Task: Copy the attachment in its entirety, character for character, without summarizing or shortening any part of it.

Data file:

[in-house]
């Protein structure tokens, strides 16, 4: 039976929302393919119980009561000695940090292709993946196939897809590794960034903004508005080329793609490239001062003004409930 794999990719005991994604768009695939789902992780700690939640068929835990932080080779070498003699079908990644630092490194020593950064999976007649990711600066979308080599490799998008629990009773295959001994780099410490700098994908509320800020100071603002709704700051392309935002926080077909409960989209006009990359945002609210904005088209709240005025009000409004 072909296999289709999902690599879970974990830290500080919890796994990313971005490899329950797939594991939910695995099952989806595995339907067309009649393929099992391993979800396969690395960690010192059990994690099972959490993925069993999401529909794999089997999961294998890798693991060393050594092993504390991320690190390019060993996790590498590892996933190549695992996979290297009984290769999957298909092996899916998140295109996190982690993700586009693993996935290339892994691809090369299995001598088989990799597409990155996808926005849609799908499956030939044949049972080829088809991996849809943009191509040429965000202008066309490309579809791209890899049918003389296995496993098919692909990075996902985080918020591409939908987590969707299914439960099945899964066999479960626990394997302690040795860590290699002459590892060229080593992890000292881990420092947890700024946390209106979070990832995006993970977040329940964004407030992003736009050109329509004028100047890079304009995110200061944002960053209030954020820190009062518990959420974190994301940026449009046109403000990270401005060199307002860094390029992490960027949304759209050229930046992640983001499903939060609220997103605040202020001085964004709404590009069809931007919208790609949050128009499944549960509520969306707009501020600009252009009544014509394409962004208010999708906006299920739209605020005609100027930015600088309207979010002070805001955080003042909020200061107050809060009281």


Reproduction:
[in-house]
């Protein structure tokens, strides 16, 4: 039976929302393919119980009561000695940090292709993946196939897809590794960034903004508005080329793609490239001062003004409930 794999990719005991994604768009695939789902992780700690939640068929835990932080080779070498003699079908990644630092490194020593950064999976007649990711600066979308080599490799998008629990009773295959001994780099410490700098994908509320800020100071603002709704700051392309935002926080077909409960989209006009990359945002609210904005088209709240005025009000409004 072909296999289709999902690599879970974990830290500080919890796994990313971005490899329950797939594991939910695995099952989806595995339907067309009649393929099992391993979800396969690395960690010192059990994690099972959490993925069993999401529909794999089997999961294998890798693991060393050594092993504390991320690190390019060993996790590498590892996933190549695992996979290297009984290769999957298909092996899916998140295109996190982690993700586009693993996935290339892994691809090369299995001598088989990799597409990155996808926005849609799908499956030939044949049972080829088809991996849809943009191509040429965000202008066309490309579809791209890899049918003389296995496993098919692909990075996902985080918020591409939908987590969707299914439960099945899964066999479960626990394997302690040795860590290699002459590892060229080593992890000292881990420092947890700024946390209106979070990832995006993970977040329940964004407030992003736009050109329509004028100047890079304009995110200061944002960053209030954020820190009062518990959420974190994301940026449009046109403000990270401005060199307002860094390029992490960027949304759209050229930046992640983001499903939060609220997103605040202020001085964004709404590009069809931007919208790609949050128009499944549960509520969306707009501020600009252009009544014509394409962004208010999708906006299920739209605020005609100027930015600088309207979010002070805001955080003042909020200061107050809060009281």